This bacon marmalade is great eaten directly from the jar with a spoon, but it’s better served on crusty bread with goat cheese, and even better smeared on toast with heirloom tomatoes, homemade mayonnaise, and butter lettuce. This really takes your average BLT to a new level.
By Bria Helgerson
Two words: bacon marmalade. I could just stop this post right there, because if you are anything like me, you will hear those two words and immediately stop what you are doing to make a big batch of it.
- 1½ lbs thick cut applewood smoked bacon, chopped into ¼ inch pieces
- 1 large vidalia onion, diced
- 4 cloves garlic, minced
- ⅓ cup white wine
- ½ cup sugar
- 2 tablespoons molasses
- ¼ cup coffee
- ¼ cup maple syrup
- ¼ teaspoon allspice
- ½ teaspoon smoked paprika
- ¼ teaspoon cayenne pepper
- large pinch ground cloves
- small pinch ground nutmeg
- salt and lots of fresh ground pepper to taste
- In a heavy saucepan or dutch oven over medium heat, saute the bacon slowly until just crisp. Don't cook the bacon too fast or it can burn or over cook and become crumbly. Remove the bacon to a paper towel -lined plate and drain all but 2 tablespoons of bacon fat from the pan. Add the onion and cook over medium-high heat until soft and starting to caramelize, about 20 minutes. Add the garlic and cook for another 3-5 minutes until garlic is soft but not yet browning.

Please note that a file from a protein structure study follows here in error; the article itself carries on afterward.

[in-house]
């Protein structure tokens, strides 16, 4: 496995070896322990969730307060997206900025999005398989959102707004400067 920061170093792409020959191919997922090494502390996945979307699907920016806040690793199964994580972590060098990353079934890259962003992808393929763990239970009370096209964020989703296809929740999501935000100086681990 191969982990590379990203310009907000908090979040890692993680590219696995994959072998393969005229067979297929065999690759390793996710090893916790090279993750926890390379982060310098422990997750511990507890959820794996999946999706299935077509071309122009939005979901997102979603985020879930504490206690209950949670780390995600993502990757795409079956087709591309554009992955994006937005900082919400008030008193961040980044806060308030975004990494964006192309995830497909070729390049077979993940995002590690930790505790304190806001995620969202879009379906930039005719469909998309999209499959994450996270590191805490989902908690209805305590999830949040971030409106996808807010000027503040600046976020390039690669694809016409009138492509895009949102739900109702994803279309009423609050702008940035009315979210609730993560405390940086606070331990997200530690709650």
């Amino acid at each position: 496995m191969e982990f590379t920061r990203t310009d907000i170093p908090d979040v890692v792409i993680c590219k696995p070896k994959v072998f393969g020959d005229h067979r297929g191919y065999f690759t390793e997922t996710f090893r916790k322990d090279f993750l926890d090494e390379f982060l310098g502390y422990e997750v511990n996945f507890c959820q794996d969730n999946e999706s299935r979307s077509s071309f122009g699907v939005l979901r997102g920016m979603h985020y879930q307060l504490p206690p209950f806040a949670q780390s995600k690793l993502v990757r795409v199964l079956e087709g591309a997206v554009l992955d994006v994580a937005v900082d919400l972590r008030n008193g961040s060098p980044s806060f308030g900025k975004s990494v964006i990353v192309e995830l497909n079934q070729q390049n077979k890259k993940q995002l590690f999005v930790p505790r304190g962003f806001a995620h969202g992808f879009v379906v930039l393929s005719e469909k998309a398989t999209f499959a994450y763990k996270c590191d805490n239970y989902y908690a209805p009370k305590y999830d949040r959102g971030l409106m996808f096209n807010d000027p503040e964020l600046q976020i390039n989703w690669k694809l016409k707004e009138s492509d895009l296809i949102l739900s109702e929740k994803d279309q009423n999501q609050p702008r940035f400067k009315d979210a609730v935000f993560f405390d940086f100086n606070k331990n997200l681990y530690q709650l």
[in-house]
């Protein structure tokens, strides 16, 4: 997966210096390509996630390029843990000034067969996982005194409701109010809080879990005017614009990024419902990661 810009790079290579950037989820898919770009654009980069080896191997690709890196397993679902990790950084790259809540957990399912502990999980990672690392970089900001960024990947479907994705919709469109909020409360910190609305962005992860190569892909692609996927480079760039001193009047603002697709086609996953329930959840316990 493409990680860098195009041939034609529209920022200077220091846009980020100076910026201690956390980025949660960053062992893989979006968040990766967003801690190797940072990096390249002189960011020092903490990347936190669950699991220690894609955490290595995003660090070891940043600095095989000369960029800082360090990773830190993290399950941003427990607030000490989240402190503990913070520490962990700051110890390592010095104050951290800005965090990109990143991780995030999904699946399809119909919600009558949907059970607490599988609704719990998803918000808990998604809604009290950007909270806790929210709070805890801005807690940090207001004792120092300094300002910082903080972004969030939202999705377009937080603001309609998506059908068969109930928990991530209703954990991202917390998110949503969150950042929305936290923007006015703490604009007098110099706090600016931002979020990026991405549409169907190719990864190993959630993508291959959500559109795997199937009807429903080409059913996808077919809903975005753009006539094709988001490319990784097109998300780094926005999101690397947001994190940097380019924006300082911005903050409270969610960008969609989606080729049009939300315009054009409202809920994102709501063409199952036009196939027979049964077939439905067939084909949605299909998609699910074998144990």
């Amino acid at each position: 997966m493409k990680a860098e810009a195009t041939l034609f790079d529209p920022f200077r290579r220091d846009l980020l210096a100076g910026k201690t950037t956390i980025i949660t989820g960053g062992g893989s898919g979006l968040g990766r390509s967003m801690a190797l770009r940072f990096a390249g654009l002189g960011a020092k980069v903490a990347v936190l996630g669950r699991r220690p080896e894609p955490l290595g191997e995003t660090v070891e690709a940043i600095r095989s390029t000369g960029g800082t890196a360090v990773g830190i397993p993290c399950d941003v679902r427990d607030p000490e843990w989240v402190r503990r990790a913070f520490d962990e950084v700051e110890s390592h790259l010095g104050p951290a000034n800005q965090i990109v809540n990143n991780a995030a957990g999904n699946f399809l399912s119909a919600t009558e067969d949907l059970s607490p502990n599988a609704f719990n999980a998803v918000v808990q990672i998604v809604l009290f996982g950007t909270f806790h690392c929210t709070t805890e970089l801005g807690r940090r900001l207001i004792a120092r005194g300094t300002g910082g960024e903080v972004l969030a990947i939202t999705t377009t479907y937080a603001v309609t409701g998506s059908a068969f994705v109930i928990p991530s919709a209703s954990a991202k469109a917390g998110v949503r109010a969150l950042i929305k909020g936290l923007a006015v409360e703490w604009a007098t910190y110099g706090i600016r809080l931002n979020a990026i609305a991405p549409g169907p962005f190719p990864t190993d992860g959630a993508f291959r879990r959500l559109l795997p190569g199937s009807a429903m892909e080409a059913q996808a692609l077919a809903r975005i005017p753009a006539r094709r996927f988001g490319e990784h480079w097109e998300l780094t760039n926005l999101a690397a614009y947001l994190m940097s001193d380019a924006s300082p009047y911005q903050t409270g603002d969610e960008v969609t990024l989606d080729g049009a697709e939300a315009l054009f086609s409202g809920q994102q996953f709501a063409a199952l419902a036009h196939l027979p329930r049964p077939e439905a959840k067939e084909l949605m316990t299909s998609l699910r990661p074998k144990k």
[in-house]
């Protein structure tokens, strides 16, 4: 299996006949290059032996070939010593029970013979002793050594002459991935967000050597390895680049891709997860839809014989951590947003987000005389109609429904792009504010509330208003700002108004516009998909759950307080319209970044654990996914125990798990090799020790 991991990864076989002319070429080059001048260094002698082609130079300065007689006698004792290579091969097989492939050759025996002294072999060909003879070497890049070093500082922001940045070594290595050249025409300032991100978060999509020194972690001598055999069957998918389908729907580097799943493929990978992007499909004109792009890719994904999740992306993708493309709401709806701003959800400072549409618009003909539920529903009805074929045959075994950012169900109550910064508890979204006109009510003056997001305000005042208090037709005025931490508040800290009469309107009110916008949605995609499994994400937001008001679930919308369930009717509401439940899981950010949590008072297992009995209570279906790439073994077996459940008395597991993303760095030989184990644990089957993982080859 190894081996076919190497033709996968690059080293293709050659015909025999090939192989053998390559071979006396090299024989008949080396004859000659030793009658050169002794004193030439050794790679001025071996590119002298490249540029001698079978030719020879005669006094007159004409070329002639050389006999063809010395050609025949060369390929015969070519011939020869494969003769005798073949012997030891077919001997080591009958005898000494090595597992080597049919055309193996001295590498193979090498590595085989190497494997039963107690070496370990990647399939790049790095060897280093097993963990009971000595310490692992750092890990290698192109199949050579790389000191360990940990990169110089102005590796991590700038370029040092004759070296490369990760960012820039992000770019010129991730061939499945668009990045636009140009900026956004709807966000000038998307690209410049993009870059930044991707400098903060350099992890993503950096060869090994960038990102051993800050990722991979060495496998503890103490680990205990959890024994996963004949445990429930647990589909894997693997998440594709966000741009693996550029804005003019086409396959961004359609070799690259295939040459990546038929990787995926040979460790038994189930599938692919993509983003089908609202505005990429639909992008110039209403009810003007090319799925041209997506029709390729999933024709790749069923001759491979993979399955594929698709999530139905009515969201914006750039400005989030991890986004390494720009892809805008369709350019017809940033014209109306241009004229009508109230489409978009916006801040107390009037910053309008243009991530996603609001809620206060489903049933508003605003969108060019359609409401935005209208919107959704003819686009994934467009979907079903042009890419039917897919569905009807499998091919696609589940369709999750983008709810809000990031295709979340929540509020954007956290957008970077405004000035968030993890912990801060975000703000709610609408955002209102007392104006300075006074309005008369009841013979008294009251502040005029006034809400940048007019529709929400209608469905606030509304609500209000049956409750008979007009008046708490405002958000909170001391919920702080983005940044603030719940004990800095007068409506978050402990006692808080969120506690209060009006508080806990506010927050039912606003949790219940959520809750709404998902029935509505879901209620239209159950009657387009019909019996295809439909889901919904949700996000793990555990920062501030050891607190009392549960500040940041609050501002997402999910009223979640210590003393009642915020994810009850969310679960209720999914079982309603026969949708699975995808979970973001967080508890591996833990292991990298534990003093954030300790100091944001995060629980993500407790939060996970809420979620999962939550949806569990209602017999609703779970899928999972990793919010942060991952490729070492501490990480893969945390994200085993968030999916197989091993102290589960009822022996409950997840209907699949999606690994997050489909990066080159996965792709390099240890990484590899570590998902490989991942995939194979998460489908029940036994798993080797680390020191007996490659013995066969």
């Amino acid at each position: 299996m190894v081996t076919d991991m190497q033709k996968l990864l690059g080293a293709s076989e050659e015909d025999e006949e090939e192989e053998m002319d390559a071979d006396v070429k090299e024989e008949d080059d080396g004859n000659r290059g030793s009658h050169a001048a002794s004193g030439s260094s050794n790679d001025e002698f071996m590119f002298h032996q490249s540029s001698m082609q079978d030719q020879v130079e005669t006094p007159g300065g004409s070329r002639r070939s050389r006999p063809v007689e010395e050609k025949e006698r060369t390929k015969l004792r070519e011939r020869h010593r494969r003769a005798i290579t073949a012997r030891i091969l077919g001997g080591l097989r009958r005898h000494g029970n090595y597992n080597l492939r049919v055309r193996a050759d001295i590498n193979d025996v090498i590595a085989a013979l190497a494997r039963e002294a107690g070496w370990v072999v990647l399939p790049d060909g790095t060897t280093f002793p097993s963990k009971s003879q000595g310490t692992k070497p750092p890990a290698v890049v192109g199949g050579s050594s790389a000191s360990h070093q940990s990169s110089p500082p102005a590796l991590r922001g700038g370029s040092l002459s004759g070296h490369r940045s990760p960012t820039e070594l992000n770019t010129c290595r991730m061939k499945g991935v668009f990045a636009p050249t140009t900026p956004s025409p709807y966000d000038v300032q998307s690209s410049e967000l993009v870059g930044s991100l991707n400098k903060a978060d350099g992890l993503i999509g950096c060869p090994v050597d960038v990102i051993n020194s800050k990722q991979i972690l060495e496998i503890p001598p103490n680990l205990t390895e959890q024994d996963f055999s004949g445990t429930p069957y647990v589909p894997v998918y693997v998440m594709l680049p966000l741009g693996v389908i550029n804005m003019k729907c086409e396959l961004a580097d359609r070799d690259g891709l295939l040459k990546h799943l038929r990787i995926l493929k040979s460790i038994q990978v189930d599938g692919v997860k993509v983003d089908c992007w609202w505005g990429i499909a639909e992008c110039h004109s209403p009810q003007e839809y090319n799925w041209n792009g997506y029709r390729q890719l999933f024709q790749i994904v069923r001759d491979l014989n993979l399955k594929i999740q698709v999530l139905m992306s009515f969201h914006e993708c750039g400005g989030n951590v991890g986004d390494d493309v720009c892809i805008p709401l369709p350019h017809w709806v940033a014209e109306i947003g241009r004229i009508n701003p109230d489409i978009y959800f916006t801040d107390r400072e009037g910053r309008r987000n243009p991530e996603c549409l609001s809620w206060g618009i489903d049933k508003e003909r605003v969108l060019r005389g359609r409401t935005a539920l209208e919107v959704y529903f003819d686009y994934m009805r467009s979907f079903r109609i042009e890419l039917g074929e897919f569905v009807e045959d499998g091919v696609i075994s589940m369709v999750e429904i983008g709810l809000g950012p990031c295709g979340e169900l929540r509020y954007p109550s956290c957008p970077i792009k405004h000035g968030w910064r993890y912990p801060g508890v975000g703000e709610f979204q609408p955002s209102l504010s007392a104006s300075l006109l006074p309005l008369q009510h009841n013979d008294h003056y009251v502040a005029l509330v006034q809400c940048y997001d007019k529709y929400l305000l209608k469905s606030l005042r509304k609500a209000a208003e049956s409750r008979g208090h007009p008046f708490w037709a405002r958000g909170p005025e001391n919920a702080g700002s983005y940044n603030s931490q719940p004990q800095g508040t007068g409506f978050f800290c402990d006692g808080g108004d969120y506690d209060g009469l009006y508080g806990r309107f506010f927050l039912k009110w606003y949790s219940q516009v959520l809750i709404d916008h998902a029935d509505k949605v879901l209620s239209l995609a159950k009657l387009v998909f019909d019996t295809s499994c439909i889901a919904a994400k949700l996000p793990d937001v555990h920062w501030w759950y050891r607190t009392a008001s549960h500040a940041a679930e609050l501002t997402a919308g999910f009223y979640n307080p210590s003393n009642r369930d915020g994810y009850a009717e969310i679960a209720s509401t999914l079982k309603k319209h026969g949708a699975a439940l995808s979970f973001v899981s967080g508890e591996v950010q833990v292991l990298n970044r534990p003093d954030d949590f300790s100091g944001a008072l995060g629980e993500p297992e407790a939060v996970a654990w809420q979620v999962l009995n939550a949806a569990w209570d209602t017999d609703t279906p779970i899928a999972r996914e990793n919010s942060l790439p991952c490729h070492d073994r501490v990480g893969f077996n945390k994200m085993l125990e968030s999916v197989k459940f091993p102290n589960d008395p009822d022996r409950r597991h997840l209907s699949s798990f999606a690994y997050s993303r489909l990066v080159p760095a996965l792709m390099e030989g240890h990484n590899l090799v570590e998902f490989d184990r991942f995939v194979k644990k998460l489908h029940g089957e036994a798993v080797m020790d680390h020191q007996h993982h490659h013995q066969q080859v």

- Add the white wine and scrape up any brown bits from the bottom of the pan. When the wine has reduced a bit, about 3-5 minutes, add the sugar, coffee, molasses, syrup, allspice, paprika, cayenne, nutmeg, cloves, salt and pepper, and stir to combine. Add the bacon back to the pot, bring it up to a boil, then reduce heat to low so that the mixture is on a gentle simmer and cook for about an hour to an hour and a half, until the marmalade is thick and sticky. It will thicken more as it cools.
- Store in jars or sealed container in fridge for a week or two. It also freezes very well. Before using, you can pop it in the microwave just for about 15 seconds to loosen it up a bit and be spreadable.
- Serve on bread with lettuce and tomato
Bria Helgerson is a Chicago based food blogger and pastry school student. Lover of all things sweet and savory, she cooks, bakes, and blogs as she navigates her culinary life at her website These Peas Are Hollow.